What is a time of joy for many women was my darkest hour.
So my job's been a little rough lately.
Not like, brain-leaking-out-the-ears rough, but leaving-my-friends-high-pitched-voicemails-on-lunch-breaks rough. The kind of rough that makes me sharp-edged and sensitive, more prone to snap at people for wanting basic things like spreadsheet links and human conversation before 10 am. The kind of rough that makes me cry in my friend's car for half an hour on the way home, laugh at my own tears, and then cry harder because I know how ridiculous I'm being.
I like my job, and I know this is just a packed few weeks and it'll pass eventually. In the meantime, though, I keep catching myself thinking Don't panic, don't panic, don't panic in an effort to avoid, I don't know, exploding all over my keyboard.
I tend to thrive under pressure, but this is edging into mama-needs-a-vacation territory. And now, in addition to all that, I'm being told that my high-pressure job is making me somehow less attractive? How is that supposed to make me feel better?
As anyone who read Women's World at her grandma's feet from the age of 7 through 14 knows, prolonged stress releases cortisol, which can result in anything from excessive belly fat to impaired cognitive performance to slowed wound healing. It also, apparently, makes one's face less attractive to men somehow, according to scientists in Finland.
The researchers' prevailing theory as to the reasoning behind this relative unattractiveness is that high-stress women appear to be "less fertile." Oh. OK.
On the one hand, this is kind of alarming from a purely physiological standpoint, I guess. Like I said, cortisol can have a fuckton of negative effects on the body, and the fact that those effects are additionally somehow smacking me with the ugly stick isn't exactly reassuring.
I mean, the undereye bags and coffee shakes are bad enough, but it's not like I can control whether I've got Cortisol Face. When I'm feeling vulnerable, it doesn't take much to tip me over into a weird body-image spiral, and I'd hate to add stress-cheeks to the list of Things Literally No One Else Thinks About But I Do Constantly.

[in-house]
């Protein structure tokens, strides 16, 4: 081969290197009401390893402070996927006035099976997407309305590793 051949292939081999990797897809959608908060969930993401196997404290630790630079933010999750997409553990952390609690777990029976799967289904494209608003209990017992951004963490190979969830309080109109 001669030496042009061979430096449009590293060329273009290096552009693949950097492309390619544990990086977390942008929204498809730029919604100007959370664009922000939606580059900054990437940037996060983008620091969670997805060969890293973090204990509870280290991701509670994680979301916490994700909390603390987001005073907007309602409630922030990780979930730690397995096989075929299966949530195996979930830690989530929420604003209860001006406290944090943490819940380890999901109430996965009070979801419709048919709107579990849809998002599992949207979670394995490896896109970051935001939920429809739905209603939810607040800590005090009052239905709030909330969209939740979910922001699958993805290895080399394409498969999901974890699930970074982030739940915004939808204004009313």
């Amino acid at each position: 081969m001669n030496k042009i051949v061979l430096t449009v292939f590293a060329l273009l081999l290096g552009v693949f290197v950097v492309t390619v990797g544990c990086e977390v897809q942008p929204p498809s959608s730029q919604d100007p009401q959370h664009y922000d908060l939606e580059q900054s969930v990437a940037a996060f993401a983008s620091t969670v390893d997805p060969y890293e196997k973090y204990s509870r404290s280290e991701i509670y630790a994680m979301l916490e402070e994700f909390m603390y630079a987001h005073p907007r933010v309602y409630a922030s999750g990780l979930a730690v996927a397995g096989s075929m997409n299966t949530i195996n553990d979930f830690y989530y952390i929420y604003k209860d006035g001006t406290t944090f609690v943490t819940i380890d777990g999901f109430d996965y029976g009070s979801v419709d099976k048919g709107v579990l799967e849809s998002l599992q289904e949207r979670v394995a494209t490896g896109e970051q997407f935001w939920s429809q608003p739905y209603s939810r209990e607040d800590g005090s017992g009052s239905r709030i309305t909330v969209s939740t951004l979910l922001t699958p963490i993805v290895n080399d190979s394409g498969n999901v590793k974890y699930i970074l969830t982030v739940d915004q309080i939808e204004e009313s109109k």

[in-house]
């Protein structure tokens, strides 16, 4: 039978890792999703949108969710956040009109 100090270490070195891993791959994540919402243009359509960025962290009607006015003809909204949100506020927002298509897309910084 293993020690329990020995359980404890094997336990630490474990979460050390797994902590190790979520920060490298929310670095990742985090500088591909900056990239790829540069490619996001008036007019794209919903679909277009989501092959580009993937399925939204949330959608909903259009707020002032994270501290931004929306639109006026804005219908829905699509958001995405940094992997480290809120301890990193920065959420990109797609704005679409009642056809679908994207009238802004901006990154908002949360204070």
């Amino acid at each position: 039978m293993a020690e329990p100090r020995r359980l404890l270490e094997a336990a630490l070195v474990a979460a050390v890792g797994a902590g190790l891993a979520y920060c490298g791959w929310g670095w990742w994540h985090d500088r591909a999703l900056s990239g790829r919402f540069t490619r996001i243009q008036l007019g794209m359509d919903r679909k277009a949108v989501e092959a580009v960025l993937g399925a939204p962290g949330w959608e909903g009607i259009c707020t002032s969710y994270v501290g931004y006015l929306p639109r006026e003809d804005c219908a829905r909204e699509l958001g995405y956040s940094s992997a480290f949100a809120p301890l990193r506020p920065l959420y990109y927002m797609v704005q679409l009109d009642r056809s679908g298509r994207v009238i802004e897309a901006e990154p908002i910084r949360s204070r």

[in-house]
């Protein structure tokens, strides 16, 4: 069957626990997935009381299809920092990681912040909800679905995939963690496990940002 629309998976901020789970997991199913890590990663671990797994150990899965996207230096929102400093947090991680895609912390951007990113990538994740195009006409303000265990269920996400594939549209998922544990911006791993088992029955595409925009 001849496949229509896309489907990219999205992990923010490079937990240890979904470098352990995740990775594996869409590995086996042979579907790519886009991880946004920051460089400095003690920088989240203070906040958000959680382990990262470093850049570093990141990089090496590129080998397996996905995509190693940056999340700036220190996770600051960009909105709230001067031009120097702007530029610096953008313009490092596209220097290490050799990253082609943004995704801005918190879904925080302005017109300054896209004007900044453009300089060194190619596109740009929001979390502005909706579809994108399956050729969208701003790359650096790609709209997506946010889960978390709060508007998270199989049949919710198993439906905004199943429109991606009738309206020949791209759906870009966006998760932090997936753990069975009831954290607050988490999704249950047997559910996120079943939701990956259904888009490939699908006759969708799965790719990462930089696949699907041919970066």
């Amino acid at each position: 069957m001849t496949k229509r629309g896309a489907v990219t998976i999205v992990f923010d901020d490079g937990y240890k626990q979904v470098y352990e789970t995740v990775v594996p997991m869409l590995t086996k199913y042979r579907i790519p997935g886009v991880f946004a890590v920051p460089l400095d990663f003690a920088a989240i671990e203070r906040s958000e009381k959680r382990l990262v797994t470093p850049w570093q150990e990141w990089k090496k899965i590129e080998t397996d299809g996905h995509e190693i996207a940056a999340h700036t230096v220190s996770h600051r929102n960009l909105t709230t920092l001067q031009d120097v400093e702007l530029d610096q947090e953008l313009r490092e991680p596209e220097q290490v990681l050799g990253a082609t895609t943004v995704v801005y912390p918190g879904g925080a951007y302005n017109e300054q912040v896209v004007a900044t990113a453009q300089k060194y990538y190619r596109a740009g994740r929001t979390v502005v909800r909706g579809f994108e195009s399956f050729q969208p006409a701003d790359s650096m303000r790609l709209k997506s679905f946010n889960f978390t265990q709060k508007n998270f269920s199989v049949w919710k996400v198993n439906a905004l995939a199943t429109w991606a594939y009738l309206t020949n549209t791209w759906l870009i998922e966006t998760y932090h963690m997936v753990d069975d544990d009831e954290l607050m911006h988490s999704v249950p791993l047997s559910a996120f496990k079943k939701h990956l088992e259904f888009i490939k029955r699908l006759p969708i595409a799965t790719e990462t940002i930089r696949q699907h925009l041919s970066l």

And I think that's what frustrates me about this study, and all the others like them. They're just yet another way for the media spin-cycle to crunch down on something else women can obsess over, appearance-wise.
It's not enough that we're supposed to look like Beyonce (whom, I bet, has extraordinarily high cortisol levels); now, we're supposed to aggressively relax, lest our dedication to something other than our appearance drive all our menfolk from our loins.
I can just see it now the next time I wind up watching a self-negging cycle at a party or something:
Person 1: Ugh, I wish I had the thigh gap.Person 2: And I have weird arms.Person 3: You think that's bad? My cortisol levels are showing up in my cheek-meats. *pokes at jaw disconsolately*
It's also fascinating that the media covering this story jumped to the "high-pressure job" as the number-one source for possible stress in women's lives. I mean, as far as veiled sexism goes, I guess it's nice they weren't chalking it up to something like "They can't be funny!" or "They're bad drivers!"
But this interpretation still smacks, to me, of an infantilization of women in general. If we make women work for a living, it seems to say, they'll get all freaked out and lose the only thing that makes them worth paying attention to! The consequences could be dire!
It's not, after all, as if jobs are the only possible root cause of cortisol production. Global warming is stressful, but nobody's going around reporting on major news outlets that "Being concerned about the environment is making you less likely to find a date."
Instead, it all comes down to women's desires to achieve financial independence and success, which are apparently enough to doom them to unattractiveness (and therefore, it's implied, singledom) for life.
This comes off as particularly gross with the "higher stress = less fertile" framing, like making babies and pursuing success are mutually exclusive and the majority of today's modern women are coming down on the wrong side.
It's as if these findings are just another stupid reason women supposedly "can't have it all." If we just spent all our time caring for our families and cultivating relationships (because those things are really relaxing, right), apparently, we'd never lose that cortisol-free face-charm.
Instead, those pesky careers we insist on are going to make us into spinsters. When we should have been lying around on yoga mats preparing our uteruses for inhabitants, we were off writing on Post-it notes or dealing with irate customers. And now we're going to pay the price.
Whether the researchers of this study intended it or not, much of the interpretation of their work is coming across as a dire warning to women to put a lid on their stress Or Else.
The thing is, I'm not sure it'll act as much of a threat to all those overworked jerkwads in question. Frankly, when I first read this study, I wondered, "God, I have been stressed lately. Have I been even less dateable than usual?" It honestly took me a few minutes, because I haven't had time to even worry about that shit.
My workload may be making me less dateable, but I think that's mostly because I'm lurching back and forth between my office and my mattress and not doing a whole lot else. When I'm super-busy, the last thing on my mind is how cute dudes think my face is.
So I'm a little miffed, honestly, that busy women like me are apparently expected to take that into consideration in addition to all the other shit currently clogging up our To-Do lists. I mean, I'm really swamped this week. Can't random insecurity wait until next Tuesday?
Kate has stress-laden cheek-meats: @katchatters